Pur Autre Vie

I'm not wrong, I'm just an asshole

Tuesday, June 04, 2013

By Their Fruits You Will Know Them

David Brooks has a pretty good column in the New York Times today.  His basic point is that it is not as easy as one might think to lead a good life by maximizing income and then giving away most of it.  The point is similar to the theme of Crime and Punishment (the Dostoevsky version, not the Becker version (PDF)), although the fact pattern is somewhat different.

I think Brooks is probably right, and his reasoning is fairly persuasive.  However, I think he goes astray here:

But a human life is not just a means to produce outcomes, it is an end in itself. When we evaluate our friends, we don’t just measure the consequences of their lives. We measure who they intrinsically are. We don’t merely want to know if they have done good. We want to know if they are good.
Brooks seems to think that there is a distinction between doing good and being good.  In this instance, I think Jesus had the better view.  From Matthew 7:16-20 (I quote the New King James version from BibleGateway):

You will know them by their fruits.  Do men gather grapes from thornbushes or figs from thistles?  Even so, every good tree bears good fruit, but a bad tree bears bad fruit.  A good tree cannot bear bad fruit, nor can a bad tree bear good fruit.  Every tree that does not bear good fruit is cut down and thrown into the fire.  Therefore by their fruits you will know them.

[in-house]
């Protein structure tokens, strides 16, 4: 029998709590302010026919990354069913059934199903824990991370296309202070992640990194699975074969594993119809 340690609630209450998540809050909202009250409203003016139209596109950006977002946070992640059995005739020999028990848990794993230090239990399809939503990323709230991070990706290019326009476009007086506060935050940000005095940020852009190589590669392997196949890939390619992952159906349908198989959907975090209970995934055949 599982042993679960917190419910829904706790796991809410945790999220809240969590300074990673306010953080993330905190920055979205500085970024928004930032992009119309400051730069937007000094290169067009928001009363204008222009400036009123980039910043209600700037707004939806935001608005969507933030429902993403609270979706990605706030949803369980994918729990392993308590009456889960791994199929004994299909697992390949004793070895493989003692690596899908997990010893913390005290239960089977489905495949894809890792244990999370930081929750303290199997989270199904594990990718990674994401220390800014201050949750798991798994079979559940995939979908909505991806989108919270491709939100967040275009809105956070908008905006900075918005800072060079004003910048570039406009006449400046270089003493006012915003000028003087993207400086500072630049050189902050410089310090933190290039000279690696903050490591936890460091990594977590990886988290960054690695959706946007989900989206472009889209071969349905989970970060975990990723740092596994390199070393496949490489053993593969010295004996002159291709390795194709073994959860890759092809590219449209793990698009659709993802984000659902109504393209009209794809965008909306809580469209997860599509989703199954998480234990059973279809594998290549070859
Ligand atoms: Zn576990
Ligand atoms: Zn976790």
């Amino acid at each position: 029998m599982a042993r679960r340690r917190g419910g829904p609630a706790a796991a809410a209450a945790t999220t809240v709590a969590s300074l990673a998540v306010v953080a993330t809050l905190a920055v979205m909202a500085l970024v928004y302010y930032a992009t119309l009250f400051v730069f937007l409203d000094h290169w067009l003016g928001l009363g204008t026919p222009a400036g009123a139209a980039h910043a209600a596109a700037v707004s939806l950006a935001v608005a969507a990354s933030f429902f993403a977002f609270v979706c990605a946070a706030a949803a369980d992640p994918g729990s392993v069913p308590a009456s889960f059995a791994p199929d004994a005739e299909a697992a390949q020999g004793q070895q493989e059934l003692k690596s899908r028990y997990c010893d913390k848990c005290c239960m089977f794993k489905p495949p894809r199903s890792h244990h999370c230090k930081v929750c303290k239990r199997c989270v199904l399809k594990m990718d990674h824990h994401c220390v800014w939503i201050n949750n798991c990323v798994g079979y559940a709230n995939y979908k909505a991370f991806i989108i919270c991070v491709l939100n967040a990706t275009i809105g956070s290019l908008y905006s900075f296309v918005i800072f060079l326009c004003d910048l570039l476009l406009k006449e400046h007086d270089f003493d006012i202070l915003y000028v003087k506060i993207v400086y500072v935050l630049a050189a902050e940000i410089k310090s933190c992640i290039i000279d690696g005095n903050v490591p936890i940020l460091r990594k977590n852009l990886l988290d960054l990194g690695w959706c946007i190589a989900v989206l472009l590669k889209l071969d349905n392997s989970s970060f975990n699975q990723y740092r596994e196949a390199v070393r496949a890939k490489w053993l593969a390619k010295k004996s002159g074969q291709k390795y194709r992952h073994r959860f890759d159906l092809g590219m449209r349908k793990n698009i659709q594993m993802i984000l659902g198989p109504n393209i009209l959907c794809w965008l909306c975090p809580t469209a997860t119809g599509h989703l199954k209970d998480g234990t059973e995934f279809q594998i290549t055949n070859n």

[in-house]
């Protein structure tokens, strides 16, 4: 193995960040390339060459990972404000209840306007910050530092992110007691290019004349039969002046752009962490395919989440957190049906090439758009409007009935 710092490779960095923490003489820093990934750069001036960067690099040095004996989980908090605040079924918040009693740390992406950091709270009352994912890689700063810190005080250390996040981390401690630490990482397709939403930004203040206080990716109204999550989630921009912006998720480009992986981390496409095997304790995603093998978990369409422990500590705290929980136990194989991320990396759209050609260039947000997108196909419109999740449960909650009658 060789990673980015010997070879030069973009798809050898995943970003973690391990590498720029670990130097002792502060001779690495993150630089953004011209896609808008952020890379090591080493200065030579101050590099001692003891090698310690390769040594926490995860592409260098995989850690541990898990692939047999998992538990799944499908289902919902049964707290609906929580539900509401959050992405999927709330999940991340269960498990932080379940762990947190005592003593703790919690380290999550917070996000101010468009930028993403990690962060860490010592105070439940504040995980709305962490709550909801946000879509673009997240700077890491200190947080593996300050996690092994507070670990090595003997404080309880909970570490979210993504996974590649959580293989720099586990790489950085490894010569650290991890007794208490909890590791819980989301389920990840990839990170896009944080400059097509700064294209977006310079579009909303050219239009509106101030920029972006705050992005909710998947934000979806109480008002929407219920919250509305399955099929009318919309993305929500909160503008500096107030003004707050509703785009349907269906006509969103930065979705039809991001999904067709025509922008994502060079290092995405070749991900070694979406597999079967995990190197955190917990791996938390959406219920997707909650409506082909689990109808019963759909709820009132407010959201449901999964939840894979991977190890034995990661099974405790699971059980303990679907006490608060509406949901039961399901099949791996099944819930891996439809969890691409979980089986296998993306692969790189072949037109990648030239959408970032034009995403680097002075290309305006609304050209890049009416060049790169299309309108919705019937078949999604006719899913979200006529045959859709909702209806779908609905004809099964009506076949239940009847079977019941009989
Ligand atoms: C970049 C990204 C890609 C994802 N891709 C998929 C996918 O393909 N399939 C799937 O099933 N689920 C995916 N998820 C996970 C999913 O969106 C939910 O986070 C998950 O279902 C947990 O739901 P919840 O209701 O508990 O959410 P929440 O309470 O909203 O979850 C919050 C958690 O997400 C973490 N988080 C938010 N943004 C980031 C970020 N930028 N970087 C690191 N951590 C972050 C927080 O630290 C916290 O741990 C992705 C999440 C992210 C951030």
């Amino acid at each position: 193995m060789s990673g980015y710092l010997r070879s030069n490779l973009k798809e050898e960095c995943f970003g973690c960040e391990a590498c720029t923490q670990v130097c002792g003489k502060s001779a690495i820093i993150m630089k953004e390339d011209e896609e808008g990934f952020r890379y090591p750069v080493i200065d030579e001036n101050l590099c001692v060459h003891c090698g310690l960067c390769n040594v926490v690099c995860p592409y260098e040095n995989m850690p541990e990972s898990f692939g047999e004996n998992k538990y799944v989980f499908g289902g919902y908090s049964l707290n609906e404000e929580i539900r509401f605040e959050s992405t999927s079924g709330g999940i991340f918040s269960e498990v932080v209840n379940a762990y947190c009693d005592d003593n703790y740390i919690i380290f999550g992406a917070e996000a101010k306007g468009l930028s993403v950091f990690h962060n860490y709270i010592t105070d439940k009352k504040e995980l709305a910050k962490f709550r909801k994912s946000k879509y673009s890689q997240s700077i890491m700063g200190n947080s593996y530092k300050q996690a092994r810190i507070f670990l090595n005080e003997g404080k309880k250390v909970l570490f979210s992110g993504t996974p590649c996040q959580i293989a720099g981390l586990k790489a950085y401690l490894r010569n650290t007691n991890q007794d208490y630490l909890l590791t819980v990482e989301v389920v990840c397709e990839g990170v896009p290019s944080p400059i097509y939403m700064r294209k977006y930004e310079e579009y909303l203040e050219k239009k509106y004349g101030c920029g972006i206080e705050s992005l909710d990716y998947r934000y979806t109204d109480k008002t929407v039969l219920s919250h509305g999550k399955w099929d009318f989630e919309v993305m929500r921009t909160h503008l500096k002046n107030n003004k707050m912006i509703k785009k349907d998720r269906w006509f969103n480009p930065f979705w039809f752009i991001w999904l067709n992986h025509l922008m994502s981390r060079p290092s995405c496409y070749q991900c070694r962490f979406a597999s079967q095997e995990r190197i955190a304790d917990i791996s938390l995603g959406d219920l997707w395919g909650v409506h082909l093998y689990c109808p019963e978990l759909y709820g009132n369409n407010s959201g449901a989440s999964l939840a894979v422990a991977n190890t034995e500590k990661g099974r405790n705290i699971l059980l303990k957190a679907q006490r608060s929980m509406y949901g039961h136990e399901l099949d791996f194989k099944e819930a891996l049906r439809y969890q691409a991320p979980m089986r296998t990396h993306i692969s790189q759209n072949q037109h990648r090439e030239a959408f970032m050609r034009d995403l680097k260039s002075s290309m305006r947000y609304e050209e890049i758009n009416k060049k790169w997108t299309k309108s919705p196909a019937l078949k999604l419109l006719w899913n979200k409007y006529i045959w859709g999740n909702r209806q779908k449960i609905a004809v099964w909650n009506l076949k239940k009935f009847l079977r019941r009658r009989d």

Of course there are subtleties here, but the basic point is sound.  What would it mean for someone to be good if he does nothing but evil?  What would it mean for someone to be evil if he does nothing but good?  Is it possible that Raoul Wallenberg was intrinsically evil and his Nazi and Soviet antagonists were intrinsically good?  Brooks is confused and Jesus is clearheaded.

Now it is true that "when we evaluate our friends, we don't just measure the consequences of their lives."  But this is because we care about a lot of things that have nothing to do with morality.  We are ready to forgive moral transgressions, not only because they are inevitable, but because friendship is a "thick" bundle of connections, and not a simpleminded maximization of a "morality" polynomial.  I do not personally know anyone who has ended a friendship solely or even primarily for moral reasons (though moral defects, along with other distasteful personal attributes, may tip the scales).

Anyway I haven't attended a church service, aside from funeral services, in over ten years, but I still find "by their fruits you will know them" to be one of the most useful insights I have encountered.  It can be applied to people, institutions, ideas—it captures something deep about life and you will seldom go wrong by keeping it in mind.


Post a Comment

<< Home